You’re ready to start your own business, but there’s more to this than just buying a storefront and hanging a sign out front. You have to make a plan and get money to open those doors. So, before you jump in with both feet, make sure you understand what you’re getting yourself into.
Here are 9 best practices of successful start ups you can implement:
Write a Business Plan
A business plan is a conceptual map that will guide you through the business-startup process. Most businesses make a plan before they even think about doing anything else. It’s free, and it’ll give you a great idea of what to expect.
Your executive summary will outline all of the important details of your business, what you plan on doing to make money, how much you expect to make, and who will run the show. Other parts of the plan, like the company description, the market analysis, the organization and management, the service or product line, the marketing and sales overview, the funding request, the financial projections, and the appendix will all dive into the nitty-gritty details of your business idea. This is essential if you plan on approaching a bank for funding.
Get Training and Assistance
Pay a visit to your local Business Development Center – most cities and even small towns have them. They are non-profit organizations that exist for the sole purpose of helping you get on your feet as a small business owner. You can also visit the SBA’s small business learning center and spend some time watching the videos.
Choose a Business Location
Choosing a business location isn’t as easy as it sounds. Prime real estate is expensive, yet really cheap real estate might not get you the foot traffic that you need. Ideally, you’d rent a location that’s relatively inexpensive and yet has good foot traffic – a sort of undiscovered property that was previously mismanaged.
Getting financing for a startup is difficult if you plan on going to a bank. Banks tend not to want to finance you. While many traditional information sources tell you to talk to a lender, there are several much more awesome ways to get financing that actually stand a snowball’s chance in you-know-where.
First, you can, and probably will have to, rely a bit on personal savings. Pull money from a cash value life insurance policy, if you have one. Ask your credit union if they offer Individual Development Accounts for small business startups. An Individual Development Account (IDA) is a special savings account that matches every dollar you contribute to it with $1 or more from the bank or the local or provincial/state government.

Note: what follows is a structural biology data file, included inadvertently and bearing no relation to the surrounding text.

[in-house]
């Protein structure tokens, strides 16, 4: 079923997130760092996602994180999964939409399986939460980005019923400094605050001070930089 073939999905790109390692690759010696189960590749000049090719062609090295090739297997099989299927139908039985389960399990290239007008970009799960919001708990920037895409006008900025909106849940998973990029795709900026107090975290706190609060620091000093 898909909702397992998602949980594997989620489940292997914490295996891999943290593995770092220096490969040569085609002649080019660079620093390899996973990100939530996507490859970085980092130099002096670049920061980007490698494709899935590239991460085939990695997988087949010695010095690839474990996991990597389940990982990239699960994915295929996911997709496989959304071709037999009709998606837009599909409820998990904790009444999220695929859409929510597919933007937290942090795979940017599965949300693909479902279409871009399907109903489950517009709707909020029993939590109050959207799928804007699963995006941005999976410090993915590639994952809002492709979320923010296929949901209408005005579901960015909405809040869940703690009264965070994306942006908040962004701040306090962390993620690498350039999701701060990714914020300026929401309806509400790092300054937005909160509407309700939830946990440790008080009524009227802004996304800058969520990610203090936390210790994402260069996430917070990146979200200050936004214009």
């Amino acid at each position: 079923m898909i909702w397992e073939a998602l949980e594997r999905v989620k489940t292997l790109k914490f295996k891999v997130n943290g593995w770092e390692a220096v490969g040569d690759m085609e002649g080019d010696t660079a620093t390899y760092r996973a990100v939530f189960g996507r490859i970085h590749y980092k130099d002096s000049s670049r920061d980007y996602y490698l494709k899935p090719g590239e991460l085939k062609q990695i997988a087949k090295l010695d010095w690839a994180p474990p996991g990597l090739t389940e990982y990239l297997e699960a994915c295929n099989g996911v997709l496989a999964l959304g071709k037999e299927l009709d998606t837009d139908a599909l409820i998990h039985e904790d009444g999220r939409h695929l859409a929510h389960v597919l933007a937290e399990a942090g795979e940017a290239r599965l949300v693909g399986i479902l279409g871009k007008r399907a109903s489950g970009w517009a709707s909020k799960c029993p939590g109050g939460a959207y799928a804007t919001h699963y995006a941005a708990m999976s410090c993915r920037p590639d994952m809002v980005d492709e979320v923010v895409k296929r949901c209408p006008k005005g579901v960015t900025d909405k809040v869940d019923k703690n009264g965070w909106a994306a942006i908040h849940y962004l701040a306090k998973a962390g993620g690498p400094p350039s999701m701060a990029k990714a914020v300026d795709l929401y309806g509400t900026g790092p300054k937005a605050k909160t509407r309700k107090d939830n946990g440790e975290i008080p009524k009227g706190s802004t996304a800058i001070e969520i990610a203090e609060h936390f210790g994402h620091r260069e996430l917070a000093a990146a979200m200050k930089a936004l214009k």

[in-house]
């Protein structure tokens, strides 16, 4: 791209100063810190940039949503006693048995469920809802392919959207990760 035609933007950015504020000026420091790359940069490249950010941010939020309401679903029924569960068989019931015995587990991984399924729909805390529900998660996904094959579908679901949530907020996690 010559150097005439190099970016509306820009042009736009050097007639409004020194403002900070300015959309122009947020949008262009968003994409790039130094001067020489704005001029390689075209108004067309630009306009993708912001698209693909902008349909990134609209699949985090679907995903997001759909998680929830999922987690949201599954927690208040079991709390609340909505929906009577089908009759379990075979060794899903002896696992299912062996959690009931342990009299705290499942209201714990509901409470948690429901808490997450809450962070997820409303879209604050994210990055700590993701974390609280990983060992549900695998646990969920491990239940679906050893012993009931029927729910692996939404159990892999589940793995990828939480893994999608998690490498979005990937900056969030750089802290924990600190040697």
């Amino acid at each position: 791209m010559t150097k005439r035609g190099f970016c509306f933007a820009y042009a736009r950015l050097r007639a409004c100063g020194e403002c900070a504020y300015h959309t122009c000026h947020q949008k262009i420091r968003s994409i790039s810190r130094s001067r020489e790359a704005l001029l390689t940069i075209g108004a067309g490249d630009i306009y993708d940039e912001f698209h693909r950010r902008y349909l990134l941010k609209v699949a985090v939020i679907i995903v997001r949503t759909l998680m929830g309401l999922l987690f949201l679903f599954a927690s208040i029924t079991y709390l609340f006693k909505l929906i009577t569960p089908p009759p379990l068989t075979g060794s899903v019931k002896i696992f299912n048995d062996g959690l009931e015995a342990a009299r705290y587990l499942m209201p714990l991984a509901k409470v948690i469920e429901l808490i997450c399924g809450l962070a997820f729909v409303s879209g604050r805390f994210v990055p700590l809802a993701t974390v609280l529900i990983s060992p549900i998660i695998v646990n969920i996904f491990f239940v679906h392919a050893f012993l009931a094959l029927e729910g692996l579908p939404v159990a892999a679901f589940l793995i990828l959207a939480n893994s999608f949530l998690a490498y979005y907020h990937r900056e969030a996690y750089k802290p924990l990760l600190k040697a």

It’s a way for you to rapidly build up the funds you need to start your new venture.
You can always ask friends and family for money, if they have any. Also, don’t get trapped into thinking that you absolutely have to have a lot of overhead. Maybe a small personal savings is all you need if your business can be started out of your home.
Determine Your Business Structure
Will you start a corporation, or do you just need a sole proprietorship for now. Most people go out and spend a lot of money on legal paperwork that they’re not ready for yet. A corporation will protect you legally, but you might not need one yet if you don’t expect to have any clients lined up for the next six months.
Register A Name
Make sure that you register the name with the county. In most areas of the country, this is required. If you start a corporation, you must register with both the state and your county.
Get Your Tax ID Number
You need a taxpayer ID number from the IRS for corporations. For sole proprietorships, all you need is your personal Social Security Number.
Register For Taxes
Make sure you register with your local government for the collection of sales taxes.
Get Licensing and Permits
You’ll most likely need a business license and a permit of some kind. Talk to your local city hall or department of commerce about this.
How To Start On A Budget
Getting started on a budget is tricky, but not impossible. One of the major expenses you’ll run into is a point-of-sale system (POS system). POS solutions for retail stores can cost several thousand dollars, but companies like Shopify sell them for much, much less. Make sure you only buy the features you need and don’t waste money on features you don’t.
For example, if you run a cash-only business, then you won’t need a card swiper, so don’t bother paying for that feature.
For marketing, start small. In most cases, all you need is a good press release and a few local ads to get things going.
Finally, if you have the opportunity to use a drop-shipper or a vender is willing to store your inventory for you on an “on-demand” basis, take it. Storage costs are one of those things many businesses don’t think about, but that can add up quickly. Going into business for yourself is going to challenge your sense of creativity. Have fun with it, but never forget that your end-goal is always to turn a profit for the long-term.
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